2:26 pm • 13 July 2014
I got the CELTA certificate (Cambridge English Language Teaching Something-or-other, one of the prime means for (mostly) middle class kids with no career goals to try and ‘do something interesting for a bit’) what must be the better part of five years ago, now, and never did anything with it; I went back to the bookstore for a minute, which seemed a good enough place to be I didn’t want to rush to leave the country, and then I started dating J., which at the time, certainly, had seemed another reason, and then J. convinced me I should apply to do the master’s at Oxford; when I got in that was obviously a reason, and then I decided I wanted to do a PhD instead. And then when Oxford didn’t give me any money I hung around for a bit working on applications to American schools, and when none of them let me in (around the time of my ill-starred trip to Chicago last year) I found myself bereft of life plans, hence the factory work, and the call centre job, and the temping, and so forth. R. told me I could get summer work with the CELTA in Oxford despite having taken it five years ago and having no experience and I sent in some applications to prove them wrong, which has backfired spectacularly in at least two ways.
The first school I came up to interview at had told me I should drop in for a chat or somesuch, and that they had some classes I could maybe cover the next week. ‘Some classes’ was a thirty-hour week, which meant my total teaching experience doubled, and then doubled again, before the week was over. I wasn’t sure how competent I was, but when the teacher I was covering for came back the next week and turned out to be middle-aged and uninspired and racist* I decided I was a little better than that. Also that week they’d asked me to stay on to teach a conversation-and-pronunciation class to a Polish PhD student writing on Chesterton, of all things, and an Italian lawyer wanting to brush up his English for his work in EU law. This was a good week: I needed to be put in a situation where I had to use my own resources to come up with stuff, but also they both had enough linguistic and other mental resources that I could give them a nonsense issue to debate (“Which is better for humanity — Mexican food, or dogs?”) and leave them to “This house believes …” for twenty minutes. The week after I had some awkward three-hour-plus one-on-one sessions with a Japanese consultant which brought on some sort of crisis of confidence, not least when he disclosed he was missing his daughter’s first birthday for the privilege.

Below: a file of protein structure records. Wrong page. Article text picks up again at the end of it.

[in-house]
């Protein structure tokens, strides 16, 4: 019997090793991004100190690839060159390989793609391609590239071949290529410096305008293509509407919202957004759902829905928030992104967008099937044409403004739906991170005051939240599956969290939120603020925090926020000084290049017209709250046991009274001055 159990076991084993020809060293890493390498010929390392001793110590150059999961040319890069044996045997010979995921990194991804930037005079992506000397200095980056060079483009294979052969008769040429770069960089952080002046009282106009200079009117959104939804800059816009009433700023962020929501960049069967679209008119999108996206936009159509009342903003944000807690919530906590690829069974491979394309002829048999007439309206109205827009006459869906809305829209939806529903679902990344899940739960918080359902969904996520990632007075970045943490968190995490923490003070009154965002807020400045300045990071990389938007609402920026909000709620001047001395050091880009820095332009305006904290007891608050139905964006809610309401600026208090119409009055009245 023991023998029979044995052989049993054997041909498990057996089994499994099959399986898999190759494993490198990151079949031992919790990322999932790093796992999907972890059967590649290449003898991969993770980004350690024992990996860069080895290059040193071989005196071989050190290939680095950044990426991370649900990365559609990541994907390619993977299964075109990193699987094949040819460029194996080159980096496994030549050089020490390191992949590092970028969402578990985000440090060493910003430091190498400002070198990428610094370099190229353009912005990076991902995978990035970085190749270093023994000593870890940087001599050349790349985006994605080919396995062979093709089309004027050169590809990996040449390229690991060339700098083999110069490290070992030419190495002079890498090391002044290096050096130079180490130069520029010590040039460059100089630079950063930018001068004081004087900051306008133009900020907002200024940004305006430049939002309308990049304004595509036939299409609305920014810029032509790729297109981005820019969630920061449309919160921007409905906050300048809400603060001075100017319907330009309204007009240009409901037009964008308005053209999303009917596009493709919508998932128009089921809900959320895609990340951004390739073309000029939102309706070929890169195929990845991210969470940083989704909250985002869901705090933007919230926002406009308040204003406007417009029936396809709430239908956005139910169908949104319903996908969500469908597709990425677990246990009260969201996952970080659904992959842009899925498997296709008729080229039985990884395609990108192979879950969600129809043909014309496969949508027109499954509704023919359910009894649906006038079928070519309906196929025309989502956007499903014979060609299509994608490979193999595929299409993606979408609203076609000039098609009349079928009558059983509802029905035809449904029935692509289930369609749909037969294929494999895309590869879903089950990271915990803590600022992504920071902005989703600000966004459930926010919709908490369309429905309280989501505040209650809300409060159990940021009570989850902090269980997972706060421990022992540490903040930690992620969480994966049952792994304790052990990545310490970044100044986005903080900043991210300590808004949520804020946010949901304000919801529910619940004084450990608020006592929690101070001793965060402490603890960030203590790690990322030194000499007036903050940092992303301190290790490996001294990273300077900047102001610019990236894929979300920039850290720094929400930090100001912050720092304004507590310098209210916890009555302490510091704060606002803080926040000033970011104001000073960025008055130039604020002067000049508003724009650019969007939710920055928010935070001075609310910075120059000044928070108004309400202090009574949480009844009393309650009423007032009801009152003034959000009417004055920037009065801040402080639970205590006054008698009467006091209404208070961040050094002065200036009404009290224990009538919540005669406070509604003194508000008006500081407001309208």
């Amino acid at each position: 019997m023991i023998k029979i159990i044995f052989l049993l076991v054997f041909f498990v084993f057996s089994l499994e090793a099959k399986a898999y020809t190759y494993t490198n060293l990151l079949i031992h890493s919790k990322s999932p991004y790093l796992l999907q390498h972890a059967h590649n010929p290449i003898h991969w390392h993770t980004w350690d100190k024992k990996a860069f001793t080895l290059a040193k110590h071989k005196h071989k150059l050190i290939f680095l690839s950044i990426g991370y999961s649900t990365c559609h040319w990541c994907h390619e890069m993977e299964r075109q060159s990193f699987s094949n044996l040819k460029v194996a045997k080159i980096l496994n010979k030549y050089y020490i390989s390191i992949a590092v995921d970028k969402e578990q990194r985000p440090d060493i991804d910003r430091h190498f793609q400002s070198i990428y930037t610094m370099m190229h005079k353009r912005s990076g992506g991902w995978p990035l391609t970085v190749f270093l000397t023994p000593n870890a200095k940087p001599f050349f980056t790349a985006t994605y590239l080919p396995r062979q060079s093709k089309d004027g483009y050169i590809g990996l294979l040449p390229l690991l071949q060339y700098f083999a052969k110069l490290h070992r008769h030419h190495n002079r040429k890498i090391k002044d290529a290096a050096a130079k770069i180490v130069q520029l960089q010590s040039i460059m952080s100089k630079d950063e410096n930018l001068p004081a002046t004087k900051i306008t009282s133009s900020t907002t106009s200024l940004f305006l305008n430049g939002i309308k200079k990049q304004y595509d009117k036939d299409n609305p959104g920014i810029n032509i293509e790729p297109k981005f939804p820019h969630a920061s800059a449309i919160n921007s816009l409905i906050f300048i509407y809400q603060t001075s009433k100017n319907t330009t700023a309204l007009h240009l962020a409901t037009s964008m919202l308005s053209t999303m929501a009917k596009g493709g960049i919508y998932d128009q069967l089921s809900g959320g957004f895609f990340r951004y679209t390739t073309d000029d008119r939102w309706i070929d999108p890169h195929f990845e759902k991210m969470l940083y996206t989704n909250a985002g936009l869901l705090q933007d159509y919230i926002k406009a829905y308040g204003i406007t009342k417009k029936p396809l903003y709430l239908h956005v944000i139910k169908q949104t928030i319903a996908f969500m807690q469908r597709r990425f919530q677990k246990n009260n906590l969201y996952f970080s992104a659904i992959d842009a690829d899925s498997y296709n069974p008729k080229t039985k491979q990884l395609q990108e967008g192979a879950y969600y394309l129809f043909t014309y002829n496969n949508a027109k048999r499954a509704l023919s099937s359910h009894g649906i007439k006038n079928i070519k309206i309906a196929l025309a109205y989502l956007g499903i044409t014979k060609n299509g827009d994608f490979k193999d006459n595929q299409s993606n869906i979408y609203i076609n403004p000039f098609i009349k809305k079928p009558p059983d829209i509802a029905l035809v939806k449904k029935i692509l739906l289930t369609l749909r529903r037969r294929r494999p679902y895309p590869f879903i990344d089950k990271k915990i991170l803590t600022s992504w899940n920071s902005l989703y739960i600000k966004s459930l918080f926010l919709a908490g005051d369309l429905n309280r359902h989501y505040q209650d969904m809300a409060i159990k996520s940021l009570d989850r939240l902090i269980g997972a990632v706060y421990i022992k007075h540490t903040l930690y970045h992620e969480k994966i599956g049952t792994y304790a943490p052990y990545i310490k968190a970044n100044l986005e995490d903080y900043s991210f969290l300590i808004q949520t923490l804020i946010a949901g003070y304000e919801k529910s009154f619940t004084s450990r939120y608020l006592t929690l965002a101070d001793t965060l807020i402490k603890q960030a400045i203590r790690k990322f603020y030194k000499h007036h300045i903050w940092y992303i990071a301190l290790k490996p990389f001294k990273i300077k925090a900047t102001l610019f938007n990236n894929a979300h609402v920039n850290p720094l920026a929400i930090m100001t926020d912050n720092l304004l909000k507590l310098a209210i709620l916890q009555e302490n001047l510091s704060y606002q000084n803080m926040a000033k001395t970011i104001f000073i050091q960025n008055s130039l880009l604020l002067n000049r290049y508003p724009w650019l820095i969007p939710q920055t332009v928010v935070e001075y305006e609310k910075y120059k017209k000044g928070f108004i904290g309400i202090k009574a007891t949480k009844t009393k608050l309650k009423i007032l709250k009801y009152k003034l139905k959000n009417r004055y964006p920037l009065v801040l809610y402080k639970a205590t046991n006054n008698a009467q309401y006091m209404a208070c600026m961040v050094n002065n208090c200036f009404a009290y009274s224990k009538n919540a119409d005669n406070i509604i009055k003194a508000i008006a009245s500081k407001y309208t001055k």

But the week after that I moved on Larger, More Corporate School, who are both those things in both good and bad ways. The place is huge—the building is a converted seminary with additions, up by Oxford Brookes, and houses hundreds. There is a buzz to the staff room, rather than three young people awkwardly listening to one middle-aged person hold forth about good Muslims (see fn.): the resources are consistently available, and consistently bad: there is a coffee percolator. I have my own class who were assembled as a class the day I started, which is probably the chief good of the move for me; that and guaranteed hours. I do miss my boss from the last place, though; contra the usual vague philistinism that results from an industry comprised solely of middle class people in their twenties wanting to do ‘something, you know, interesting’ he had been an engineer, given up, and gone back to UEA in the 80s to study creative writing in a faculty including Paul Muldoon and W.G. Sebald. He dressed like a cop from a low-rent British drama of years past—ever-present roll-up, dilapidated suit, Brylcreem—and told me I really ought to read Lorna Sage.
*I mean, a certain sort of quasi-racist utterance seems endemic to the EFL classroom: Chinese students are X, middle eastern students are Y, etc. “Good luck getting anything done with them in Ramadan.” But over fifty per cent of the conversations I was in with this person came round to whether the various Muslim kids in her classes (of which there were, like, three, total) were or were not good Muslims. “I think Taha was drinking last night—isn’t that meant to be haram (giggle.)” “Oh, I don’t think Abdul would have slept with anyone—he’s not that sort.” She never at least in my presence was heard to evince this concern over whether, for example, the Italian teenagers were being good Catholics.
12:00 pm • 13 July 2014 • 2 notes